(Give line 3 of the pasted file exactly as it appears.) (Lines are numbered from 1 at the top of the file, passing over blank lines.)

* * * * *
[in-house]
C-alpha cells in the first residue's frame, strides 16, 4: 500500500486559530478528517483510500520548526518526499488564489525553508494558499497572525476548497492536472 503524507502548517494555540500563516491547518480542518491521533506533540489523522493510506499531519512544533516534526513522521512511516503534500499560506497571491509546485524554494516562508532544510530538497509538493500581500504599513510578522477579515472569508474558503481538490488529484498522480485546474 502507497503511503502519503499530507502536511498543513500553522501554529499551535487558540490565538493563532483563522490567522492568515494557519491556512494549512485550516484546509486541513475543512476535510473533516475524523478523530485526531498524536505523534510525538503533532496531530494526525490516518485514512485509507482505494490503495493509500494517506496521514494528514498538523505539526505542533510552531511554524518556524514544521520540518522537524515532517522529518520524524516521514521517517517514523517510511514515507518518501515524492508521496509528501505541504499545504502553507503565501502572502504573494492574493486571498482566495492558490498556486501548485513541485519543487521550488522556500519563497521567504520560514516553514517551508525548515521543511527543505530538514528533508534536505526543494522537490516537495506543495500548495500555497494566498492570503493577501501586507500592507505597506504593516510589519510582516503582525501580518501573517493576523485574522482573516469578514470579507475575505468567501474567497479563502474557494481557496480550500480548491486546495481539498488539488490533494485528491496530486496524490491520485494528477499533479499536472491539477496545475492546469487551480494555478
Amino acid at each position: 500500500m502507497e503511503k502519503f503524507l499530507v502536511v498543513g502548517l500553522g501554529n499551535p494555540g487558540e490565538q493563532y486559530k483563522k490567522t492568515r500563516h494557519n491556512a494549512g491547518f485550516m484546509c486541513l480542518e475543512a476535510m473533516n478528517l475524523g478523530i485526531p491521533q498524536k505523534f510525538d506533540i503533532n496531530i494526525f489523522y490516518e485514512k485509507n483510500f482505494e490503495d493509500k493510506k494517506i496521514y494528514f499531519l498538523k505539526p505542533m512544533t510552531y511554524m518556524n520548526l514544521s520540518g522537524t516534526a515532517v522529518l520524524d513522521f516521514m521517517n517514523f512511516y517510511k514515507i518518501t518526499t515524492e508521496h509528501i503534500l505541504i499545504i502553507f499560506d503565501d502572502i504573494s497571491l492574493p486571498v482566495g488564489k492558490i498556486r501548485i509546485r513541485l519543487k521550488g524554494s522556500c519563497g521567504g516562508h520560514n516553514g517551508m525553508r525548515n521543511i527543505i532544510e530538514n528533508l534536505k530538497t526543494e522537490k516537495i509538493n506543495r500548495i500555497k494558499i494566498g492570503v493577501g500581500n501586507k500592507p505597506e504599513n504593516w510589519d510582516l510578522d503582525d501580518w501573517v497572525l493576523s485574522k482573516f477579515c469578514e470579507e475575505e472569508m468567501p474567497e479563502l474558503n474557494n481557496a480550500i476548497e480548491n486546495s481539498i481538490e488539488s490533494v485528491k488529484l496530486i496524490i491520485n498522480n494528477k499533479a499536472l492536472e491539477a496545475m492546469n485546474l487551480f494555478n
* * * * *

Amino acid at each position: 500500500m502507497e503511503k502519503f503524507l499530507v502536511v498543513g502548517l500553522g501554529n499551535p494555540g487558540e490565538q493563532y486559530k483563522k490567522t492568515r500563516h494557519n491556512a494549512g491547518f485550516m484546509c486541513l480542518e475543512a476535510m473533516n478528517l475524523g478523530i485526531p491521533q498524536k505523534f510525538d506533540i503533532n496531530i494526525f489523522y490516518e485514512k485509507n483510500f482505494e490503495d493509500k493510506k494517506i496521514y494528514f499531519l498538523k505539526p505542533m512544533t510552531y511554524m518556524n520548526l514544521s520540518g522537524t516534526a515532517v522529518l520524524d513522521f516521514m521517517n517514523f512511516y517510511k514515507i518518501t518526499t515524492e508521496h509528501i503534500l505541504i499545504i502553507f499560506d503565501d502572502i504573494s497571491l492574493p486571498v482566495g488564489k492558490i498556486r501548485i509546485r513541485l519543487k521550488g524554494s522556500c519563497g521567504g516562508h520560514n516553514g517551508m525553508r525548515n521543511i527543505i532544510e530538514n528533508l534536505k530538497t526543494e522537490k516537495i509538493n506543495r500548495i500555497k494558499i494566498g492570503v493577501g500581500n501586507k500592507p505597506e504599513n504593516w510589519d510582516l510578522d503582525d501580518w501573517v497572525l493576523s485574522k482573516f477579515c469578514e470579507e475575505e472569508m468567501p474567497e479563502l474558503n474557494n481557496a480550500i476548497e480548491n486546495s481539498i481538490e488539488s490533494v485528491k488529484l496530486i496524490i491520485n498522480n494528477k499533479a499536472l492536472e491539477a496545475m492546469n485546474l487551480f494555478n